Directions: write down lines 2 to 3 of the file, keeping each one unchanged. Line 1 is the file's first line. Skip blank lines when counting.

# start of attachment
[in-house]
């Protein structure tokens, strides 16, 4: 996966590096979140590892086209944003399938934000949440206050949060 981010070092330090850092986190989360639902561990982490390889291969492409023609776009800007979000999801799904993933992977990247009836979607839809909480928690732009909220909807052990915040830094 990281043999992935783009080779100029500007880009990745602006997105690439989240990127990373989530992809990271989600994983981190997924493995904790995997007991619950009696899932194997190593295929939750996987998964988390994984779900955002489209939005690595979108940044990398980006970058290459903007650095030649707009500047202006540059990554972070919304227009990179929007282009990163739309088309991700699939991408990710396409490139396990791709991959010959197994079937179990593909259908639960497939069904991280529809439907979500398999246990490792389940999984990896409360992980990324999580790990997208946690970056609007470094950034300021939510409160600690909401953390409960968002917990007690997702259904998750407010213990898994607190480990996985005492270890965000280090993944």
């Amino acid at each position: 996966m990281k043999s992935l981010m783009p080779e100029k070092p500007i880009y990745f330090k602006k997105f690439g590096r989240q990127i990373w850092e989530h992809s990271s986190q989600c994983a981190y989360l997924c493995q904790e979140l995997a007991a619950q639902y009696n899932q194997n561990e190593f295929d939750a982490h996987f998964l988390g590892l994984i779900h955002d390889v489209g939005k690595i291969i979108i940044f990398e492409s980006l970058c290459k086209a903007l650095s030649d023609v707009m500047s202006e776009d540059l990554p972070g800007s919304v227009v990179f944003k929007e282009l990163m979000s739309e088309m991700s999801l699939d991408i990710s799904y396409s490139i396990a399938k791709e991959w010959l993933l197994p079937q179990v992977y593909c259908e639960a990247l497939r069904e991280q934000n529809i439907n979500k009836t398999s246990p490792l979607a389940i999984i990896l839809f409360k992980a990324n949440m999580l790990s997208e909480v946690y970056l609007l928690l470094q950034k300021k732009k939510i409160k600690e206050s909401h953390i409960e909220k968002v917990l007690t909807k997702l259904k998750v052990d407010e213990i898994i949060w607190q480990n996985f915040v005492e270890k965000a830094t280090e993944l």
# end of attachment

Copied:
């Protein structure tokens, strides 16, 4: 996966590096979140590892086209944003399938934000949440206050949060 981010070092330090850092986190989360639902561990982490390889291969492409023609776009800007979000999801799904993933992977990247009836979607839809909480928690732009909220909807052990915040830094 990281043999992935783009080779100029500007880009990745602006997105690439989240990127990373989530992809990271989600994983981190997924493995904790995997007991619950009696899932194997190593295929939750996987998964988390994984779900955002489209939005690595979108940044990398980006970058290459903007650095030649707009500047202006540059990554972070919304227009990179929007282009990163739309088309991700699939991408990710396409490139396990791709991959010959197994079937179990593909259908639960497939069904991280529809439907979500398999246990490792389940999984990896409360992980990324999580790990997208946690970056609007470094950034300021939510409160600690909401953390409960968002917990007690997702259904998750407010213990898994607190480990996985005492270890965000280090993944």
């Amino acid at each position: 996966m990281k043999s992935l981010m783009p080779e100029k070092p500007i880009y990745f330090k602006k997105f690439g590096r989240q990127i990373w850092e989530h992809s990271s986190q989600c994983a981190y989360l997924c493995q904790e979140l995997a007991a619950q639902y009696n899932q194997n561990e190593f295929d939750a982490h996987f998964l988390g590892l994984i779900h955002d390889v489209g939005k690595i291969i979108i940044f990398e492409s980006l970058c290459k086209a903007l650095s030649d023609v707009m500047s202006e776009d540059l990554p972070g800007s919304v227009v990179f944003k929007e282009l990163m979000s739309e088309m991700s999801l699939d991408i990710s799904y396409s490139i396990a399938k791709e991959w010959l993933l197994p079937q179990v992977y593909c259908e639960a990247l497939r069904e991280q934000n529809i439907n979500k009836t398999s246990p490792l979607a389940i999984i990896l839809f409360k992980a990324n949440m999580l790990s997208e909480v946690y970056l609007l928690l470094q950034k300021k732009k939510i409160k600690e206050s909401h953390i409960e909220k968002v917990l007690t909807k997702l259904k998750v052990d407010e213990i898994i949060w607190q480990n996985f915040v005492e270890k965000a830094t280090e993944l």